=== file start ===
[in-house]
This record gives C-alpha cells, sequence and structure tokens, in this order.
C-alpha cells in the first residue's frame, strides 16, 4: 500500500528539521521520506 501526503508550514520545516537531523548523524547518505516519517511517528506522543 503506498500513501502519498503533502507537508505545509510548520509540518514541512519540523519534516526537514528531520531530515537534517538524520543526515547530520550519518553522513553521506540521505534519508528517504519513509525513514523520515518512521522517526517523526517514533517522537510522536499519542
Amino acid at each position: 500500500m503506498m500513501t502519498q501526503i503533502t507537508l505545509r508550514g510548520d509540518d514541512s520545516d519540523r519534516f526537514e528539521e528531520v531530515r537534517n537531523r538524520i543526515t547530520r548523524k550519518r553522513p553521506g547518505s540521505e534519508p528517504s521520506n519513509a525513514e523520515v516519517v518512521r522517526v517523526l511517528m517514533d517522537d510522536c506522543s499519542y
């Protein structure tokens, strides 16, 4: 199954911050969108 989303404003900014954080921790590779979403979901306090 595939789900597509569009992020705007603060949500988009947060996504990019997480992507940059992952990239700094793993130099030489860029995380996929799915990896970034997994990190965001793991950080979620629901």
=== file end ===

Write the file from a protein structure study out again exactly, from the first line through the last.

[in-house]
This record gives C-alpha cells, sequence and structure tokens, in this order.
C-alpha cells in the first residue's frame, strides 16, 4: 500500500528539521521520506 501526503508550514520545516537531523548523524547518505516519517511517528506522543 503506498500513501502519498503533502507537508505545509510548520509540518514541512519540523519534516526537514528531520531530515537534517538524520543526515547530520550519518553522513553521506540521505534519508528517504519513509525513514523520515518512521522517526517523526517514533517522537510522536499519542
Amino acid at each position: 500500500m503506498m500513501t502519498q501526503i503533502t507537508l505545509r508550514g510548520d509540518d514541512s520545516d519540523r519534516f526537514e528539521e528531520v531530515r537534517n537531523r538524520i543526515t547530520r548523524k550519518r553522513p553521506g547518505s540521505e534519508p528517504s521520506n519513509a525513514e523520515v516519517v518512521r522517526v517523526l511517528m517514533d517522537d510522536c506522543s499519542y
């Protein structure tokens, strides 16, 4: 199954911050969108 989303404003900014954080921790590779979403979901306090 595939789900597509569009992020705007603060949500988009947060996504990019997480992507940059992952990239700094793993130099030489860029995380996929799915990896970034997994990190965001793991950080979620629901």